“Everyone thought Batman could beat the Green Hornet, but the Green Hornet won because he had Kato.”
Blogs are the ultimate platform for the underdog, the every person, the ‘nobody’. You don’t have to be batman to win – even the Green Hornet has a fighting chance. Yes, we do have our blogebrities, but new ones are ‘making it’ everyday. Remember two years ago hardly anyone had heard of Twitter. Blogs have made it possible for a broke, depressed woman to cook and share a la Julie Child and get a book deal and a movie option. And a couple of dudes made an online college yearbook that, within a few years, has grown to hold the pictures and information for a gazillion users. While we all can’t reach superstardom, many of us leverage our blogs for decent product sales, service business platforms and advertising traffic.
And don’t forget the Green Hornet’s secret weapon. Yep, Kato – the sidekick, the friend…ah, maybe even the JV partner? Blogging is simply not a solo pursuit. We need readers, we need community, we need mentors. If we’re really lucky, we have a partner or a small crew of people that support us, send readers to us, have our backs and generally serves as our ambassadors in the world. We do the same for them. I don’t know about you, but if I was going up against Batman, I’d want Kato on my side.
“The flowers were supposed to say ‘I’m sorry, I love you’ not ‘You’re dead, let’s disco!’”
When Miranda’s mom dies, Charlotte arranges to have flowers sent for the casket. Obviously, it didn’t go well. There are two issues at play here. The first is about being appropriate. Know your audience and community, know the blog that you’re writing for, know the product or service or person that you’re selling. If you don’t take the time to listen and get your context, you’re liable to send a wildly ill-suited message – the equivalent of showing up at the school dance in a tux when everyone else is wearing jeans.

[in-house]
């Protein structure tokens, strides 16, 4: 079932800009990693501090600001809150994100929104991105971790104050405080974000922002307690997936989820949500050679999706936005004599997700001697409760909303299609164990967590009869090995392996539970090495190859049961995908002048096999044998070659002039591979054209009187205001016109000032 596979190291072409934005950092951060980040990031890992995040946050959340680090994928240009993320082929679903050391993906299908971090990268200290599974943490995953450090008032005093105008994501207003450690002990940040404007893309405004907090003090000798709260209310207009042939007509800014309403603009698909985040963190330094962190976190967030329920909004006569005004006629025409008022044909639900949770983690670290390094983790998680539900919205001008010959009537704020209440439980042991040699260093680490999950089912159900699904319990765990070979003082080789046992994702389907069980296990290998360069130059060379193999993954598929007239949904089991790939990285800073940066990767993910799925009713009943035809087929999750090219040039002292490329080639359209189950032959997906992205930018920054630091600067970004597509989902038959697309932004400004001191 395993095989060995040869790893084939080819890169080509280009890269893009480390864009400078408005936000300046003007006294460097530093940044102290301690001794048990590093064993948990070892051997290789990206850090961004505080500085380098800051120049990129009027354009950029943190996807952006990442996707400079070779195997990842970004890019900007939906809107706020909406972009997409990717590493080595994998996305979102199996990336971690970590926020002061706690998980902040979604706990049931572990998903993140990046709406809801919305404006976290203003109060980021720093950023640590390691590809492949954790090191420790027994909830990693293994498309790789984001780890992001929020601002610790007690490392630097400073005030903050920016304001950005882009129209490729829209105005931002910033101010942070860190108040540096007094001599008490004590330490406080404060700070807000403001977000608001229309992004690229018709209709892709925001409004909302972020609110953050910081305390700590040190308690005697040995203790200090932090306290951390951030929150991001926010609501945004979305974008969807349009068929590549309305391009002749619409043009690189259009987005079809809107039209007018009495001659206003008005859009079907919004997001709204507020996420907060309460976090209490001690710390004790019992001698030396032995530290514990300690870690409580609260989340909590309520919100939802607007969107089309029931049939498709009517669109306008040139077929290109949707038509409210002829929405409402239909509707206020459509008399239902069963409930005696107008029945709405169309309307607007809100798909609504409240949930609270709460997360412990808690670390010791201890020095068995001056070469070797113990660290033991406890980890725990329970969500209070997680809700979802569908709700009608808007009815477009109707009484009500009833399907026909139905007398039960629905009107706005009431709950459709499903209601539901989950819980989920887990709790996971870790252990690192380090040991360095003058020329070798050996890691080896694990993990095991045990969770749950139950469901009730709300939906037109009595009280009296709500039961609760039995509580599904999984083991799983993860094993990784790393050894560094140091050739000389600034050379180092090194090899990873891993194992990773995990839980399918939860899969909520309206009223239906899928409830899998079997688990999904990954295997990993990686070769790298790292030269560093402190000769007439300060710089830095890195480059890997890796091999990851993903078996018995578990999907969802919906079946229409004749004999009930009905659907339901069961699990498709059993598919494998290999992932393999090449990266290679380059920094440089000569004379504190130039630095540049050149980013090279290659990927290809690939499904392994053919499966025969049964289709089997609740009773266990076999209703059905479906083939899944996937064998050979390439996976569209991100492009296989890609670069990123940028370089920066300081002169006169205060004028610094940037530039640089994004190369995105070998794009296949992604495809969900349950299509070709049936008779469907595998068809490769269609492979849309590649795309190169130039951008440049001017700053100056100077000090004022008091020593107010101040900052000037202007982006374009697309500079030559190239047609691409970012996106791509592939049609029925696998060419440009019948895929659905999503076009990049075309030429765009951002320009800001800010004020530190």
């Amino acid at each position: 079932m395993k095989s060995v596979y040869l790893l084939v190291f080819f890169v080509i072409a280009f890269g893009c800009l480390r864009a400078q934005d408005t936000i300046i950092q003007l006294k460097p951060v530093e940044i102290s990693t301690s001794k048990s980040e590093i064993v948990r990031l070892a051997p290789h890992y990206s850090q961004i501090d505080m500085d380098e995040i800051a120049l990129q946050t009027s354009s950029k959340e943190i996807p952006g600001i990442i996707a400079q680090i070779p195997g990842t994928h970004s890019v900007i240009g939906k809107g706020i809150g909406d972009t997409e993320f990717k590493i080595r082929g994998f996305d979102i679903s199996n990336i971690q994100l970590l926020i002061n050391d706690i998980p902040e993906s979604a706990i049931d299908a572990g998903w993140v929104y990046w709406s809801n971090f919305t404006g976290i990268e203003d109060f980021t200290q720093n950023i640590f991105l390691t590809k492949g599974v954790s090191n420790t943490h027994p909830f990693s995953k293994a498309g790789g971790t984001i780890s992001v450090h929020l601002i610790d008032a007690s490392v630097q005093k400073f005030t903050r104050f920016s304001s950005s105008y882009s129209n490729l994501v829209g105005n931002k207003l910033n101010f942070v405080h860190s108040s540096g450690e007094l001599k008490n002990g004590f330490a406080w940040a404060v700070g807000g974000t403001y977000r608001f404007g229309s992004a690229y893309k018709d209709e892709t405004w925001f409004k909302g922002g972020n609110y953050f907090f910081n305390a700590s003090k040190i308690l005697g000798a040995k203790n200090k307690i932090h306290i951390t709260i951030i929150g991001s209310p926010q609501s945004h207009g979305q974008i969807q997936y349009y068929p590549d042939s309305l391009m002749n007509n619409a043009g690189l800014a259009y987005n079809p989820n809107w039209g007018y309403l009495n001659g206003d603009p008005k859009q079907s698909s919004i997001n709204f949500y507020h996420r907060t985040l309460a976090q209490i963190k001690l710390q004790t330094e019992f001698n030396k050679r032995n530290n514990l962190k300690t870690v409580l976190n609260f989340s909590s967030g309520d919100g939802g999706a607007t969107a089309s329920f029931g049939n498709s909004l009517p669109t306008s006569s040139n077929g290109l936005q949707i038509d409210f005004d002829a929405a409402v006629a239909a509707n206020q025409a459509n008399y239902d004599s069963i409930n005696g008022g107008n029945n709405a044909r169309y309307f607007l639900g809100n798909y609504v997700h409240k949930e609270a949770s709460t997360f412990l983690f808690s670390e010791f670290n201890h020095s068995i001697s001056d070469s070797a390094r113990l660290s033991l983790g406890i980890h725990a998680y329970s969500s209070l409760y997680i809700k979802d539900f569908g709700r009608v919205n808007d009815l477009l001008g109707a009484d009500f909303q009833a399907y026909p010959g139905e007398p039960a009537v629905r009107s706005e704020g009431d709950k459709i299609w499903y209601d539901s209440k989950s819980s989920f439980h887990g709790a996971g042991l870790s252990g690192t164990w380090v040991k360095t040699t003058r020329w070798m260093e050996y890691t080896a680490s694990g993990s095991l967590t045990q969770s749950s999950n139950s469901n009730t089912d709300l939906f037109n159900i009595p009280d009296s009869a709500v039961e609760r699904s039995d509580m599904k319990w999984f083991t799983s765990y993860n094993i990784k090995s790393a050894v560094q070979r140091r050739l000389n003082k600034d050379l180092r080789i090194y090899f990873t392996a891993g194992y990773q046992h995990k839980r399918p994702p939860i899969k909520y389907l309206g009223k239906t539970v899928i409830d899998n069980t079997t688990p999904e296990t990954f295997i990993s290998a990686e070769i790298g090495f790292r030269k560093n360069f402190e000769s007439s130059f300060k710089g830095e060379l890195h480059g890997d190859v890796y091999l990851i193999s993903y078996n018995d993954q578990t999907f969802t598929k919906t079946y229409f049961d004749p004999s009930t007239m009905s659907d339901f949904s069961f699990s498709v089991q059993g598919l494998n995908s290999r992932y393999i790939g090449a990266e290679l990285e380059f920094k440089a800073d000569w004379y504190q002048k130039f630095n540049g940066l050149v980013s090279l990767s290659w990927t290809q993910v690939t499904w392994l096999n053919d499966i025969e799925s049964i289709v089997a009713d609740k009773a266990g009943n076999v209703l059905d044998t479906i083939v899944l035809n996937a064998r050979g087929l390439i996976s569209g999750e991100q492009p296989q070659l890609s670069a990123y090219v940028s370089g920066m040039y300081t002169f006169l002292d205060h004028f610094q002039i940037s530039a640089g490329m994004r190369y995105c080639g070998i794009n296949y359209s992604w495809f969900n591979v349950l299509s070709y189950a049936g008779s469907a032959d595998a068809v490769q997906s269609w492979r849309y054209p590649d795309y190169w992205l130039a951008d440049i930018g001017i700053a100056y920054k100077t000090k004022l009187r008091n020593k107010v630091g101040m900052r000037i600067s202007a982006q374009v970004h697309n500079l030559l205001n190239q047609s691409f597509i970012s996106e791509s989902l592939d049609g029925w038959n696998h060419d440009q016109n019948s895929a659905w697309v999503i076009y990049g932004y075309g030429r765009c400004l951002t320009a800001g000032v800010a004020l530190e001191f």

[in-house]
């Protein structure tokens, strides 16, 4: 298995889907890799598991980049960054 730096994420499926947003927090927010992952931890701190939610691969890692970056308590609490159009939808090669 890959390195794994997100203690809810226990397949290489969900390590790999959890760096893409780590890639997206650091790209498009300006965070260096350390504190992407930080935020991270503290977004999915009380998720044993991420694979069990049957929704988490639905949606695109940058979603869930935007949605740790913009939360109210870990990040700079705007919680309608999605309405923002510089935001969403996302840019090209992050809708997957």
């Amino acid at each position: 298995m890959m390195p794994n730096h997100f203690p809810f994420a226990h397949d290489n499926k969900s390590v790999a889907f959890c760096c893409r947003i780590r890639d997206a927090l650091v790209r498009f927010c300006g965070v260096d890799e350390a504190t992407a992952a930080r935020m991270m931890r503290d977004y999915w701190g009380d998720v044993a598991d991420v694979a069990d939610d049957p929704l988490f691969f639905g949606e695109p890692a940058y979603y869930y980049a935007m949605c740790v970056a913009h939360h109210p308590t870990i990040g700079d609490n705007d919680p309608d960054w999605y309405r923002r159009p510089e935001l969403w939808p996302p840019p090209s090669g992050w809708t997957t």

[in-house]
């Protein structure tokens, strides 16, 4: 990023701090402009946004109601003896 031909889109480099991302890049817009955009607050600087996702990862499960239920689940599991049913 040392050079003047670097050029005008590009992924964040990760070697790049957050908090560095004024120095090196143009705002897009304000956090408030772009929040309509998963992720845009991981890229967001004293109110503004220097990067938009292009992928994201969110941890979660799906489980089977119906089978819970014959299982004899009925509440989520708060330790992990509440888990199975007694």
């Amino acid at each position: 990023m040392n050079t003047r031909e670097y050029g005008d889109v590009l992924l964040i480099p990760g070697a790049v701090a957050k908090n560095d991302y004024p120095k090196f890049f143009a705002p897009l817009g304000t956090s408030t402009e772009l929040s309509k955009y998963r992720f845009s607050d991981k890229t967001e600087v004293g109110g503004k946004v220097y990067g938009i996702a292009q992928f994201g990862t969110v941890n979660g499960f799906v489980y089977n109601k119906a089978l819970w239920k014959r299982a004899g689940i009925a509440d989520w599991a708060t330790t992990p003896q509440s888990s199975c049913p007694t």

The second issue is that Charlotte gave specific directions to the florist on what sort of flower arrangement she was looking for, she trusted they would listen and get it right…and they failed. As bloggers, we have to trust writers that we hire to create copy for us, guest bloggers whose content we rely on to feed our pipeline and other bloggers who promote us. These people bring their own personalities and agendas. Sometimes their arrangement is a match, sometimes it’s a disaster. When you depend on others, calculate the risk.
“Monogamy is fabulous. It gives you a deep and profound connection with another human being, and you don’t have to shave your legs as much.”
Monogamy is like the ultimate in stickiness. It happens when you find someone who is so irresistible that you want to be with them and only them all the time. We all want a blog that sticks. One that people read religiously every day, one that they love so much they tell all of their friends on Twitter and Facebook and Stumble and Digg about us. And when our content and design and value is as sticky as can be, what we really have is a deep and profound connection with our readers. We have trust, we have two-way communication – and hopefully resulting sales.
The end of this quote deserves a closer look. If you stop shaving your blog’s legs – if you let the content get stale, get lazy with your tags or compromise the UI, you’ll likely weaken these relationship bonds. Your value will go down in your readers’ eyes. Sure, no one will bat an eye if you forget to shave a few times, or even if you grow a little stubble…but, if I were you, I wouldn’t let the hair get so long you can braid it.